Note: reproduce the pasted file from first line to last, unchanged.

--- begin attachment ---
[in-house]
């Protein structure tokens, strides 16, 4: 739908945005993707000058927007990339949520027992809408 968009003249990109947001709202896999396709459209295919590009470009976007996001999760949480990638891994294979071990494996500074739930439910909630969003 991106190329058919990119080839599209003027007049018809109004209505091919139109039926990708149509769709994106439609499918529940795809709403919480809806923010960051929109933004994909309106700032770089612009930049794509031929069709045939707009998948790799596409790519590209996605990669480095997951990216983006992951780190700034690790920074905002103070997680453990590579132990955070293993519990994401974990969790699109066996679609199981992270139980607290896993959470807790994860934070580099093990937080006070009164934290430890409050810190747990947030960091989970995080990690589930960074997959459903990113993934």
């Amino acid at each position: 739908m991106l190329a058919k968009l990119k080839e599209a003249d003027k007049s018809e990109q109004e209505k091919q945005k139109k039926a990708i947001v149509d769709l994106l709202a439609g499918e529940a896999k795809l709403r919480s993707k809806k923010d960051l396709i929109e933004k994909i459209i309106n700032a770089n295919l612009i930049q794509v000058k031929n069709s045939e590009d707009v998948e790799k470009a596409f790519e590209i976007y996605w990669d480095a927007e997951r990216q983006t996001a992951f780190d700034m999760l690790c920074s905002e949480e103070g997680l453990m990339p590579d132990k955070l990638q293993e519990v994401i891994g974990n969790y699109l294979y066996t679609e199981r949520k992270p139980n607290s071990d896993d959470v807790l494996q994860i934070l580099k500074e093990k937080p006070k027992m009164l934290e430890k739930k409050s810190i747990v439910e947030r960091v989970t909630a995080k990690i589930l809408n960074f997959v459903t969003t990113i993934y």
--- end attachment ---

[in-house]
């Protein structure tokens, strides 16, 4: 739908945005993707000058927007990339949520027992809408 968009003249990109947001709202896999396709459209295919590009470009976007996001999760949480990638891994294979071990494996500074739930439910909630969003 991106190329058919990119080839599209003027007049018809109004209505091919139109039926990708149509769709994106439609499918529940795809709403919480809806923010960051929109933004994909309106700032770089612009930049794509031929069709045939707009998948790799596409790519590209996605990669480095997951990216983006992951780190700034690790920074905002103070997680453990590579132990955070293993519990994401974990969790699109066996679609199981992270139980607290896993959470807790994860934070580099093990937080006070009164934290430890409050810190747990947030960091989970995080990690589930960074997959459903990113993934």
């Amino acid at each position: 739908m991106l190329a058919k968009l990119k080839e599209a003249d003027k007049s018809e990109q109004e209505k091919q945005k139109k039926a990708i947001v149509d769709l994106l709202a439609g499918e529940a896999k795809l709403r919480s993707k809806k923010d960051l396709i929109e933004k994909i459209i309106n700032a770089n295919l612009i930049q794509v000058k031929n069709s045939e590009d707009v998948e790799k470009a596409f790519e590209i976007y996605w990669d480095a927007e997951r990216q983006t996001a992951f780190d700034m999760l690790c920074s905002e949480e103070g997680l453990m990339p590579d132990k955070l990638q293993e519990v994401i891994g974990n969790y699109l294979y066996t679609e199981r949520k992270p139980n607290s071990d896993d959470v807790l494996q994860i934070l580099k500074e093990k937080p006070k027992m009164l934290e430890k739930k409050s810190i747990v439910e947030r960091v989970t909630a995080k990690i589930l809408n960074f997959v459903t969003t990113i993934y």